Profile of Samantha Tubman, the White House assistant social secretary
Saturday, November 14, 2009
Samantha Tubman will say that she's a boring person and -- on the surface, in the most positive sense, with all due respect -- this may be true.
She's super-nice. She's an Ivy Leaguer who radiates modesty and competence. No one will say a bad word about her, even in jest. She dresses well, loves her family, lives near Logan Circle, brunches with friends on Sundays, balks at turning 30 next month, and is one of those former bright-eyed campaign troupers who (cliche alert!) constantly pinches herself when reporting for duty at 1600 Pennsylvania Ave.
Everyone who went from being a grunt on the campaign trail to a star in the White House has his or her own story of how things fell into place, but perhaps none is as chancy and unboring as the assistant social secretary's. Her origin story starts on a Kentucky plantation in the 1800s, progresses through the highest office of Africa's first republic and ends in planning sessions for the Obama administration's first state dinner, coming up Nov. 24.
But before this marquee international event, Sam Tubman is snapping gingham tablecloths on the South Lawn by the vegetable garden, getting ready for another of Michelle Obama's healthy-living events with schoolchildren. Tubman compliments a White House butler's haircut as she places hand sanitizer on the tables. She asks the National Park Service to fetch rope and stakes to fashion a media corral. She checks the nearby restrooms to make sure they're open and flushable. She strides up and down the grassy expanse in sensible flats, touching base with the pastry chef, the head of operations, the first lady's advance team and anyone else involved with the show.
"She's a genius, she's a hero, she's a one-woman army," says Assistant White House Chef Sam Kass as he eyeballs luscious red calico lettuce in the garden. "She makes this whole thing work."
"This whole thing" . . . the event? The White House? (The nation?) Kass moves on to the purple bulbs of kohlrabi before he can clarify.
But here's what we do know about Tubman: White House Social Secretary Desirée Rogers takes the long view and Tubman makes things happen on the ground, in the moment. She's a maestra of the minutiae behind events that play out all over the White House, making sure the right podium is used, that every player is on the same page, that the ticktock of a program runs smoothly. She's a perfectionist and, from what people say, a total dear. She's happy with this reputation.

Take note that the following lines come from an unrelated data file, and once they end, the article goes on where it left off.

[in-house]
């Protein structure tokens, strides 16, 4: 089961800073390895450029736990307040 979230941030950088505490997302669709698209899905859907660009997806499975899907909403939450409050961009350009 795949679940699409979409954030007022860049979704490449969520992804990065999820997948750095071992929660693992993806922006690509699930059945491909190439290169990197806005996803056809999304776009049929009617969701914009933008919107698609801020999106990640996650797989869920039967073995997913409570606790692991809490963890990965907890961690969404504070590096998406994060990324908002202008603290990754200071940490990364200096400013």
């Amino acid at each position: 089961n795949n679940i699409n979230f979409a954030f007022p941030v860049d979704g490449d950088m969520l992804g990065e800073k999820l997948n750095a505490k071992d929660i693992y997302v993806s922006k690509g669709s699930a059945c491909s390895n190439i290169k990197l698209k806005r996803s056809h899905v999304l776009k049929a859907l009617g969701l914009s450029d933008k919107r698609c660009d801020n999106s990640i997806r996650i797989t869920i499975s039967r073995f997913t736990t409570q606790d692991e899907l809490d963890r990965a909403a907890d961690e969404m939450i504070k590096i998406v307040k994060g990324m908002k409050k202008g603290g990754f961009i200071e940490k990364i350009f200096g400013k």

"I really don't like people not liking me," Tubman says. "I want to make sure people are happy and get along. . . . I think I'm really hard on myself. I don't like it when things go wrong."
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Tubman's great-great-grandparents were freed from slavery in 1844 and moved from Kentucky to Liberia, and their grandson became the longest-serving president of the African nation. William V.S. Tubman, who held office from 1944 to 1971, had a son who moved to the United States to attend Howard University, married a fellow student and returned to Africa alone before their daughter was born at George Washington University Hospital in 1979. Jo Anne Tubman raised Samantha by herself in Columbia, often taking her little girl to work at NPR, where she was a desk assistant.
Jo Anne didn't want her child to grow up in a solitary apartment lifestyle, so the pair moved to Willingboro Township, N.J., when Sam was 7, to be closer to family. Her presidential lineage was mostly a novelty during her childhood.
"I would go to school and say, 'I'm a princess, I'm a princess!' and the kids would be like, 'What are you talking about?' " Sam says, laughing. "My grandfather was someone who presided over a country -- you'd think for some people it'd be a big deal, but it was never played up in my family."